Chimgan peak sports September snow.
Far from city lights, the night sky was dark and a great place for observing.
Riding the 25-minute chair lift at Bildersay - one of two ski resorts east of Tashkent. This is early season and snow cover is still rather thin. But the lift ticket was only $5!
Later in the season the snowpack was much deeper, and if you timed it right you could ski powder in Central Asia.
Just another crappy day in paradise.
Vehicle maintenance class at one of the Uzbek Army NCO academies.
Panorama of the Registan in Smarkand, one of the famous Silk Road cities.
Camping in the foothills of the Tien Shen mountains east of Tashkent.
The 'far side' of Chorvak reservoir.
Dennis Nikitin sits on a latitude marker (N39 08') in Kitab. Four sites were chosen (a century ago?) as astronomical latitude measuring stations (Maryland, California, Japan, and Uzbekistan). Today such work is done with GPS receivers.
This old (no longer in use) transit telescope was used to make latitude measurements.
Kitab was also the site of a twin 10-inch, f/10 Zeiss astrograph.
Part of Mount Maidanak, the site of the Uzbek national observatory. This place has seeing as good as some of the best astronomical sites in the world. When we were there the seeing monitor was reporting 0.35 - 0.45 arcsecond seeing...and the views in the eyepiece proved it!
Our temporary camp. It was a 9 hour drive over twisting roads to get here from Tashkent.
Two empty, unused, uncompleted telescope shelters. Dennis and I walked about inside them. They bear a very strong resemblence to the shelter for the MMT (Multiple Mirror Telescope). These projects were started in Soviet times, but funding vanished with the collapse of the Soviet Union.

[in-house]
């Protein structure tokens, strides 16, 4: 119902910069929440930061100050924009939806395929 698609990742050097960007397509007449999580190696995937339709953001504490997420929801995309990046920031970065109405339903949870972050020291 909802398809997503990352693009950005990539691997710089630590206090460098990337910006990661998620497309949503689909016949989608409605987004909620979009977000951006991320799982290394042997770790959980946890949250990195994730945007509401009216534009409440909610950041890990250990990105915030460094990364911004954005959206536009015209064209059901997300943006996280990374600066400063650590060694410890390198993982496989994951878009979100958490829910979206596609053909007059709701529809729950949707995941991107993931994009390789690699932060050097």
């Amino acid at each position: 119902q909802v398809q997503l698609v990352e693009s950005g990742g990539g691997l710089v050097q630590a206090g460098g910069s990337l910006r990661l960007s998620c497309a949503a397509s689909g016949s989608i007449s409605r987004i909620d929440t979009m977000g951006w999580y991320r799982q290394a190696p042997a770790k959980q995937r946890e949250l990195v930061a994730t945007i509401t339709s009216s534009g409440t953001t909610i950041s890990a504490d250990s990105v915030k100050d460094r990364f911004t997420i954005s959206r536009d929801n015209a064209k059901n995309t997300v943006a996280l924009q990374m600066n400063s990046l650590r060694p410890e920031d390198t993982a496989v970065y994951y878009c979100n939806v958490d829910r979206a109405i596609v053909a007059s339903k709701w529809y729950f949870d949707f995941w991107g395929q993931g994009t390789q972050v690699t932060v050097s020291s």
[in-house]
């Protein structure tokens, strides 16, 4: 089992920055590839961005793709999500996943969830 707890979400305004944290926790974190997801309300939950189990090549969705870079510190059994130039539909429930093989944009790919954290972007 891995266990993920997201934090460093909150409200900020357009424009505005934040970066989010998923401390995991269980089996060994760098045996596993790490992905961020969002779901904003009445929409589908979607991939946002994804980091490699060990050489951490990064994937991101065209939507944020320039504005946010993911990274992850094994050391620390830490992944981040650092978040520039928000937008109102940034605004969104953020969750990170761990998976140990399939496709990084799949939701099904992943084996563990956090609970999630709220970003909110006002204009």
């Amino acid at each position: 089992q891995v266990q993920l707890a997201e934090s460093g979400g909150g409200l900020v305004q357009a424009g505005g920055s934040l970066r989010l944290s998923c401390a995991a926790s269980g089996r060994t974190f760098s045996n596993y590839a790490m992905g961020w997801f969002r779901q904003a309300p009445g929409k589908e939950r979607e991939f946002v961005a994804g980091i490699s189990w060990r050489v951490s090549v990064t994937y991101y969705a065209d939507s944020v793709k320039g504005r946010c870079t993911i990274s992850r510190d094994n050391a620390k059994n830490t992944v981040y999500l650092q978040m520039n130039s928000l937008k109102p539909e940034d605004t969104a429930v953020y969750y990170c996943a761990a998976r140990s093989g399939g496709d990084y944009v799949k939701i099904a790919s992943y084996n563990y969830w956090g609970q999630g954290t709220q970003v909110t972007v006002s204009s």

The main/largest instrument operational on Mount Maidanak (in the summer of 2003) is a 1.5-m telescope atop this high, elevated observatory tower. Air is vented from the dome and ducted away, underground, to a point several hundred meters away. This is done to reduce the deleterious effects of 'dome seeing'.
The DIMM (differential image motion monitor) at Mount Maidanak is a Celestron C-11 with an aperture mask that contains two apertures...one with a very weak wedge. This creates two images of one star on an ST-5 CCD. Differential motion between the two stars is measured to determine site seeing conditions. This telescope is elevated approximately 25 feet above ground level.
Front view of the DIMM.
There are two peaks to Mount Maidanak. We were at the civilian site. Two kilometers away is the second peak. Dig up an old issue of Aviation Week and Space Technology and you can read details of the optical satellite tracking facility. Here's a view shot through binoculars. Note the platform/floor extension to control/improve local seeing.
Dennis Nikitin standing in front of the 1.5-M telescope.
The dome slit is an unusual arrangement. The lower portion of the slit is on a large hinge (at the very bottom of the slit)...and it swings away from the dome to expose the slit for night operations.
There are also a couple 0.5-M telescopes at Mount Maidanak that do some photometry.
Alisher, the professional astronomer who was our guide, checks the CCD before nightfall.
Back home...I just can't take my eyes off Chimgan Peak. It dominates the horizon.
Dennis' father observing Venus before sunset.
Friends out to see a movie - they are standing in front of two billboards: Matrix-3 (Revolution), and Legally Blonde 2
Dennis, Elnora, Ilya and I would often get together on weeknds for good company, and sometimes touring about Tashkent.
Somewhere between Tashkent and Termez. In the distance we see an irrigation ditch, man made/concrete...open to the air, and probably leaking here and there. Some folks estimate that over 50% of the water in such irrigation systems is lost before it ever arrives at the field. (Termez is an Uzbek border town on the Amu Darya River...across the river is Afghanistan. The Soviets used the 'friendship bridge' at Termez to stage their invasion in 1979.)
On the drive back from Termez we passed this unusual geologic formation. It appears to be strata, rotated to near vertical, and eroded. In the background are 4,000+ meter peaks of the Tien Shen mountains in Kyrgyzstan.
A village in the middle of very dry terrain. They probably get electricity on a sporadic basis.
In Tashkent, with it's heavy irrigation and numerous fountains, the desert seems far away. Spring flowers on the trees are a common sight in the city.